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Frequently Asked Questions Pay & Leave

Recruitment, Relocation and Retention Incentives

  • The service agreement must specify the commencement and termination dates of the service period, the amount of the incentive, the method and timing of incentive payments, the amount of each incentive payment, the conditions under which an agreement will be terminated by the agency, any agency or employee obligations if a service agreement is terminated (including the conditions under which the employee must repay an incentive or under which the agency must make additional payments for partially completed service), and any other terms and conditions for receiving and retaining a recruitment or relocation incentive. (See 5 CFR 575.110 and 575.210.)
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  • For hourly rate employees who do not have a scheduled annual rate of basic pay, compute the annual rate by multiplying the applicable hourly rate in effect at the beginning of the service period by 2,087 hours. (See 5 CFR 575.109(b)(2) and 575.209(b)(2).)
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  • An agency must consider the following factors, as applicable in the case at hand, in making a retention incentive determination for an individual employee or a group or category of employees likely to leave the Federal service:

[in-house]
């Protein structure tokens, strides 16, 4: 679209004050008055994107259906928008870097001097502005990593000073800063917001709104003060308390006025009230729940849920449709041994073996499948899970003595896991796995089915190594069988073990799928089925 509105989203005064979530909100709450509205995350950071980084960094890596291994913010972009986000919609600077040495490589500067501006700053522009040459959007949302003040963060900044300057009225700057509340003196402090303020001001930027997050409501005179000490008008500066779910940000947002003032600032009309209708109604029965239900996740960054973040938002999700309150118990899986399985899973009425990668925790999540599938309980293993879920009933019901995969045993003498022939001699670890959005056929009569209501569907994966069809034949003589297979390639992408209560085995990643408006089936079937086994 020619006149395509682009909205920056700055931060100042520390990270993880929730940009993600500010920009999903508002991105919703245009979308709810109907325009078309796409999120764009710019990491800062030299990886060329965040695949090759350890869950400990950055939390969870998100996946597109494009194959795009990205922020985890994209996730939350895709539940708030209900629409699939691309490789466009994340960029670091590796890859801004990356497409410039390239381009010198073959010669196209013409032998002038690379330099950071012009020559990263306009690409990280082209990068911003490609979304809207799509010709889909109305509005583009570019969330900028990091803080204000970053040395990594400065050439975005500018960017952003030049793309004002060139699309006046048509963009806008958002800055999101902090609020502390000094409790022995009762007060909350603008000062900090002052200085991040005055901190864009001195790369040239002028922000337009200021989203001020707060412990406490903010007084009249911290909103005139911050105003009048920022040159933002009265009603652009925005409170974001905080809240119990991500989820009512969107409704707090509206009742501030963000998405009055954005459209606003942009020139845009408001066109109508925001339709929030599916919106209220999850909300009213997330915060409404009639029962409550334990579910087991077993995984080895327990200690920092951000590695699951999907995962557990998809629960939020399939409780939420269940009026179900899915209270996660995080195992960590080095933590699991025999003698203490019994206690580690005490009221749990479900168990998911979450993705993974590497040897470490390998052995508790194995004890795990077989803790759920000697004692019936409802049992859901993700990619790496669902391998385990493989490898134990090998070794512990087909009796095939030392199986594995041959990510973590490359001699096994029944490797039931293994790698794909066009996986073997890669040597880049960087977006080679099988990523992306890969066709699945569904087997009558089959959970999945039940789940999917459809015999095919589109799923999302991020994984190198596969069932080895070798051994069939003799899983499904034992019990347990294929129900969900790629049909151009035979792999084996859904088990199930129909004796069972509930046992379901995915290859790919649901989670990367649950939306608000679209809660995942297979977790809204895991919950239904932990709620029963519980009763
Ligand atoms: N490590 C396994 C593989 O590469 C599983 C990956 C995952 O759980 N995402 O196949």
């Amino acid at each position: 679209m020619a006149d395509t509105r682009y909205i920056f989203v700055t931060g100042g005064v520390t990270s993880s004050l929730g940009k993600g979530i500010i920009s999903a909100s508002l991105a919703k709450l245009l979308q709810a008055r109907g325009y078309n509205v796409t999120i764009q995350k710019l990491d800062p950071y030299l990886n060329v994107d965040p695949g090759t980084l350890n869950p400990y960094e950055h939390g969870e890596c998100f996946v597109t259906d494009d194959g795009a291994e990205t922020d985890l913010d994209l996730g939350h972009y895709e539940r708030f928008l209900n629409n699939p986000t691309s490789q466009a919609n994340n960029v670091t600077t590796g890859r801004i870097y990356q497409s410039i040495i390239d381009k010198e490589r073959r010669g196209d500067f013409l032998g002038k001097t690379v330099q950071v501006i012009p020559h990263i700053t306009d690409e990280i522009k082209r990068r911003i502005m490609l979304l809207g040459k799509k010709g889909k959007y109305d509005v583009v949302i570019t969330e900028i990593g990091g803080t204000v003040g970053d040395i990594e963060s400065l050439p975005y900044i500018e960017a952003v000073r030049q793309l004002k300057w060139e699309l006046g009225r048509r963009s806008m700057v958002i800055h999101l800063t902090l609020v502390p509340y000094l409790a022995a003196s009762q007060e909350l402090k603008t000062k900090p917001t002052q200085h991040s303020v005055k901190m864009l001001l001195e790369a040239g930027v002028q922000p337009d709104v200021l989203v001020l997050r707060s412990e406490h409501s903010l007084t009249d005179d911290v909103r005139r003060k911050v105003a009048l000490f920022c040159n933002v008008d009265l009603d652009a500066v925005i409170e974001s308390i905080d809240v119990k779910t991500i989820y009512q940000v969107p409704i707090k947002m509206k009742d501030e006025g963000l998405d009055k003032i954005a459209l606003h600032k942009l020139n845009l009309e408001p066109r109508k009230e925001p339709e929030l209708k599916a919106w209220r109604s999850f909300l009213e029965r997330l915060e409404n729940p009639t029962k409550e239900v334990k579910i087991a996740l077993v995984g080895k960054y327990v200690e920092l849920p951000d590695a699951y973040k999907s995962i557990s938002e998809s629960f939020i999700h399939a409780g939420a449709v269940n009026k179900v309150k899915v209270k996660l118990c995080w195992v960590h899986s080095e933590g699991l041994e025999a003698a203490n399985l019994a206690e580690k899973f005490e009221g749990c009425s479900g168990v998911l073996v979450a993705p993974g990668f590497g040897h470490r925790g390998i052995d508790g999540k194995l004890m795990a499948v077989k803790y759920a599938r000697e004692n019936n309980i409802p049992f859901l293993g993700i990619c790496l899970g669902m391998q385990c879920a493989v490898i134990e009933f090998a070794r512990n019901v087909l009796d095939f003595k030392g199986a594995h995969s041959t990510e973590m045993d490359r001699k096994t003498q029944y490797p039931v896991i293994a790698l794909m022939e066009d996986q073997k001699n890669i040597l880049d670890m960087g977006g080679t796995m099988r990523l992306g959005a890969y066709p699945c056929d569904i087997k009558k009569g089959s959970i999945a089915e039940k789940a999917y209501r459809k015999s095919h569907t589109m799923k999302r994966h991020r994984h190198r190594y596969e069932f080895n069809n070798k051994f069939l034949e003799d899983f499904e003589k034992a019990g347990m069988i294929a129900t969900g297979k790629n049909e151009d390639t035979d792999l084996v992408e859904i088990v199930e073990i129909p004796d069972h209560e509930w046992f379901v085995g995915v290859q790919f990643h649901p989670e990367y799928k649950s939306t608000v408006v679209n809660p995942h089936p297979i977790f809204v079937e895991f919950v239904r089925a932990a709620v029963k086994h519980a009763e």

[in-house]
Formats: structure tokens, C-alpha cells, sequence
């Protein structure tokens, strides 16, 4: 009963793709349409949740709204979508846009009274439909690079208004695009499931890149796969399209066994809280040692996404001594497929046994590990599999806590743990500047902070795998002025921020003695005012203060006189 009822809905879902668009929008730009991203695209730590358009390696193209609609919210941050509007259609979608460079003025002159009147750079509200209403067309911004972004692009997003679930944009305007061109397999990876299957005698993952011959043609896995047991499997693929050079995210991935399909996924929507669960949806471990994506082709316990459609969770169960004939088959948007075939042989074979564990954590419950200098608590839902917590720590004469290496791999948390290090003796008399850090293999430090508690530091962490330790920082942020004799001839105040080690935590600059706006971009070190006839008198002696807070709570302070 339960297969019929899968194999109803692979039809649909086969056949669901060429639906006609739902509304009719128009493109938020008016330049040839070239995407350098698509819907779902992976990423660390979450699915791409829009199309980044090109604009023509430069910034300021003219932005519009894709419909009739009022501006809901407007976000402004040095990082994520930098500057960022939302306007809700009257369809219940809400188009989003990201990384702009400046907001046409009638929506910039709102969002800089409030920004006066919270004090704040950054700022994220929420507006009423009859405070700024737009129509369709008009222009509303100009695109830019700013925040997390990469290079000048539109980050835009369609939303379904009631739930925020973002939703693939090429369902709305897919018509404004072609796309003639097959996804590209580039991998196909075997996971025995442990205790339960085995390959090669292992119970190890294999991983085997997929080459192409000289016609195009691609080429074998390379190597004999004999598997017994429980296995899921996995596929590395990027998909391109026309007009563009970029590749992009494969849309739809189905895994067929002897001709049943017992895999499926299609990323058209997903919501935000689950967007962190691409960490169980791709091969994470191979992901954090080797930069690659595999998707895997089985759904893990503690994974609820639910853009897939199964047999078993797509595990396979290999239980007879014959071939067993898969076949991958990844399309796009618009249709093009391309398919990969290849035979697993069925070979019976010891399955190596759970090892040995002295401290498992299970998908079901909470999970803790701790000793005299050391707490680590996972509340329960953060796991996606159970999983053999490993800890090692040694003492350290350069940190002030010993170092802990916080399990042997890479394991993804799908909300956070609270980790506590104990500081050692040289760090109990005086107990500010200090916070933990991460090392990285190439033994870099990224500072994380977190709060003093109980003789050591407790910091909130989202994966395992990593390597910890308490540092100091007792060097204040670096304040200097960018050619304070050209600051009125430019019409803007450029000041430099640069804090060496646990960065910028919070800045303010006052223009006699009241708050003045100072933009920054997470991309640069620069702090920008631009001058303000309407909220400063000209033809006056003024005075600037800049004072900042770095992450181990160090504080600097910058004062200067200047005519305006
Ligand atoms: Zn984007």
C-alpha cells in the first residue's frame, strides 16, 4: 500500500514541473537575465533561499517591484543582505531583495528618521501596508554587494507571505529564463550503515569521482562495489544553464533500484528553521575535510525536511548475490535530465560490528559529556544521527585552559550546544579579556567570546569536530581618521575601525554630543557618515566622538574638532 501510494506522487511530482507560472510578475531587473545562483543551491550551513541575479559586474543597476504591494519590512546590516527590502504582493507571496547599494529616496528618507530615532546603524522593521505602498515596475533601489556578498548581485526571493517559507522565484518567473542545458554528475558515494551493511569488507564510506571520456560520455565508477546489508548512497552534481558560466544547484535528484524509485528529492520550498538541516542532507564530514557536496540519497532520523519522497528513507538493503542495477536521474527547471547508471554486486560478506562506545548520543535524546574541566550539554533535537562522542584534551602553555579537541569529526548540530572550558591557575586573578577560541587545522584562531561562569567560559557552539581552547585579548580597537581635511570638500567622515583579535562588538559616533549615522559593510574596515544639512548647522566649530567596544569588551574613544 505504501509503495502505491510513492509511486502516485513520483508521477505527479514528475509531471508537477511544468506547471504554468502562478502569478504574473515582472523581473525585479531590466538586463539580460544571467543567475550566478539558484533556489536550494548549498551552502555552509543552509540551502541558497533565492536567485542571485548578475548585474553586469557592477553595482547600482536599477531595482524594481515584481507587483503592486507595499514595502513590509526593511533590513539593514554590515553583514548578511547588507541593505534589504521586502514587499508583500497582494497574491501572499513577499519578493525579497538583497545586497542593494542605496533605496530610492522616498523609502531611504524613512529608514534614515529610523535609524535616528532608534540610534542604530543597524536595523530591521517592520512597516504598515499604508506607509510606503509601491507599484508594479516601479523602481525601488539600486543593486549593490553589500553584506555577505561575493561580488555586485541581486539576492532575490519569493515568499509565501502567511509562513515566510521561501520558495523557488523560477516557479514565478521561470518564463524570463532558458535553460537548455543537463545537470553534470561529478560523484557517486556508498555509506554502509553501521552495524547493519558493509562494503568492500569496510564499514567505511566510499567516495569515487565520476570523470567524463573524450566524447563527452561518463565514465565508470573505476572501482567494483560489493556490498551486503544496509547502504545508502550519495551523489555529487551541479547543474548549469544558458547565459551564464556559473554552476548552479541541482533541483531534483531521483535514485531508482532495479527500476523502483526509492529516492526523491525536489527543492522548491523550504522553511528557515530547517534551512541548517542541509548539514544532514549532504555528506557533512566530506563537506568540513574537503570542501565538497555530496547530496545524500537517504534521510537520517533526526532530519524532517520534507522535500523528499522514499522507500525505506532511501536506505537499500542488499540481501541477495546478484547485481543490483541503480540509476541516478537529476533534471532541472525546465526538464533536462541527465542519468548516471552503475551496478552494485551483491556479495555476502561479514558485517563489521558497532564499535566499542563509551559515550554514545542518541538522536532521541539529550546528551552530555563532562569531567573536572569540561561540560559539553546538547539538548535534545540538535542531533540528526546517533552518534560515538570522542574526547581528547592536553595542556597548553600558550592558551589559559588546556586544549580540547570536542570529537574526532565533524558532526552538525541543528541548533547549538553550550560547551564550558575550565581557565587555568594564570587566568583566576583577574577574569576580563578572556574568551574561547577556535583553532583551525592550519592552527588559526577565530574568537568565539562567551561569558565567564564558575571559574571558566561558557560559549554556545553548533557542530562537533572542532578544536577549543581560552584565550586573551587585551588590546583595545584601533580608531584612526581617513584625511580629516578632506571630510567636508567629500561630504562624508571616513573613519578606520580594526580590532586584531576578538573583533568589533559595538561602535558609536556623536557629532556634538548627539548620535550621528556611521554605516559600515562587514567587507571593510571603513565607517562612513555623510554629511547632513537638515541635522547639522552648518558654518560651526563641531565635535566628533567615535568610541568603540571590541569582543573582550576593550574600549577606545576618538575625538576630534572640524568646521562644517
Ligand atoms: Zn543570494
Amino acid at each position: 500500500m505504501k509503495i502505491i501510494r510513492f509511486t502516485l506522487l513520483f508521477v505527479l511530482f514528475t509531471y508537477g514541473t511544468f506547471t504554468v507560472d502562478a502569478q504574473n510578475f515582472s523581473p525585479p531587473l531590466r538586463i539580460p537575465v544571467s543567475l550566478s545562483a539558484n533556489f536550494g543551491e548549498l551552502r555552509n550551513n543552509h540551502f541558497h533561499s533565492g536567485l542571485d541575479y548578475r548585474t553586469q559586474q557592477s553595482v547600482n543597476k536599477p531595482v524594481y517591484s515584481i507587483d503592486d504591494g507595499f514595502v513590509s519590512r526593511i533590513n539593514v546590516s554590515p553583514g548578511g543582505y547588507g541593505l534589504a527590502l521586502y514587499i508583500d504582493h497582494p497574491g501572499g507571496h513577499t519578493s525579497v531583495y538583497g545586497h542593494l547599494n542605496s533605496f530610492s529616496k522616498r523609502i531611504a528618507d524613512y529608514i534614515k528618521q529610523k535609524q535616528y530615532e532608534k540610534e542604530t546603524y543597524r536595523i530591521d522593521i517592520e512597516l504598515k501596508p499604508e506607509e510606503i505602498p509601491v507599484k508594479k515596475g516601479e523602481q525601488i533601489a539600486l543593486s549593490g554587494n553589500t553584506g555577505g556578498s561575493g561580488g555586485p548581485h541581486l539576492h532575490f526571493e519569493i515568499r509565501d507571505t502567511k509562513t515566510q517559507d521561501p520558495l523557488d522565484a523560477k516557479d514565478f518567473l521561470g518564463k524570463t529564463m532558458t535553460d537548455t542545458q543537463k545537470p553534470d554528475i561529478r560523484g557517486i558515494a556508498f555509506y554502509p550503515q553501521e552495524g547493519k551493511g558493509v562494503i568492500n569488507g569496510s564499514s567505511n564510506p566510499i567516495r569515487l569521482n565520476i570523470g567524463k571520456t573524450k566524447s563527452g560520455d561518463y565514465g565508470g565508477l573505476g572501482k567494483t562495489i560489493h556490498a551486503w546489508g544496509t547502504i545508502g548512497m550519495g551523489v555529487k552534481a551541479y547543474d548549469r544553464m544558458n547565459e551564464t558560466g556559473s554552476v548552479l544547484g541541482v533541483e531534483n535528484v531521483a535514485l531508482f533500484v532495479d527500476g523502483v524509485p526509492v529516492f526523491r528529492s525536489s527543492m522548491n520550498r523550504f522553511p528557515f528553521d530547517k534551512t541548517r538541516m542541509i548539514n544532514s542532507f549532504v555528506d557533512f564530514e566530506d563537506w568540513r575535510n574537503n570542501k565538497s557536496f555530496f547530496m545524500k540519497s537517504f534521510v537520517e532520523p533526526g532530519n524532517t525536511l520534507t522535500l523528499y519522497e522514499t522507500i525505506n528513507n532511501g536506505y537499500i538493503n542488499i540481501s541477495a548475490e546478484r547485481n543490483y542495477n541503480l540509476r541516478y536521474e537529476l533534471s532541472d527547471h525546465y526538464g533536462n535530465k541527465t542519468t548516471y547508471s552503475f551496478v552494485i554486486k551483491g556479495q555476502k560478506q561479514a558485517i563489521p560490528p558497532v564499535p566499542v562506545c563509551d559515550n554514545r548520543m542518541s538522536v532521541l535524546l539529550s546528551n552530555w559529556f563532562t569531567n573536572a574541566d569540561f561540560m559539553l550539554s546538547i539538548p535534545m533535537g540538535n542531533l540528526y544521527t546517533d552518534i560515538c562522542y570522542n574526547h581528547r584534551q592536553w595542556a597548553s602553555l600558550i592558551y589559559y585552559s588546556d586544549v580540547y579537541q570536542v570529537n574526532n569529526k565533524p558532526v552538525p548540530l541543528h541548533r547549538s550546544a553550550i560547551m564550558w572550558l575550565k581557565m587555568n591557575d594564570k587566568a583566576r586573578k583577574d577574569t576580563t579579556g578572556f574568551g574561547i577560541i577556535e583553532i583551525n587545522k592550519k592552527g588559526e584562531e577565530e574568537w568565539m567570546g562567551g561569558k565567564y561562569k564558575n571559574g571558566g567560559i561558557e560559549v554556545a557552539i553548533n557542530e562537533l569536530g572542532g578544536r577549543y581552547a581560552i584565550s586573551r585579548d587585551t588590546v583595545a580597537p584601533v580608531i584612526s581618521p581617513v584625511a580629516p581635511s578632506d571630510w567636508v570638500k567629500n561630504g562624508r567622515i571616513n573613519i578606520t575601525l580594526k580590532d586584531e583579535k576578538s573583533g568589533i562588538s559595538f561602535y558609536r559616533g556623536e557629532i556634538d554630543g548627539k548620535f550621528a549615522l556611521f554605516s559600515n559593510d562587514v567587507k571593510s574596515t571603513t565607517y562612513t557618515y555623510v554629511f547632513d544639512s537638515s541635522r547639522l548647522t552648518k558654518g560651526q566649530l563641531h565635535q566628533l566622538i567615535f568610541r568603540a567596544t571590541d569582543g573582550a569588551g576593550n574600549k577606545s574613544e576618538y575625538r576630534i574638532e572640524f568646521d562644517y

• Employment trends and labor market factors, such as the availability and quality of candidates in the labor market possessing the competencies required for the position and who, with minimal training, cost, or disruption of service to the public, could perform the full range of duties and responsibilities of the employee’s position at the level performed by the employee;
    • The success of recent efforts to recruit candidates and retain employees with qualifications similar to those possessed by the employee for positions similar to the position held by the employee;
    • Special or unique competencies needed for the position;
    • Agency efforts to use non-pay authorities to help retain the employee instead of or in addition to a retention incentive, such as special training and work scheduling flexibilities or improved working conditions;
    • The desirability of the duties, work or organizational environment, or geographic location of the position;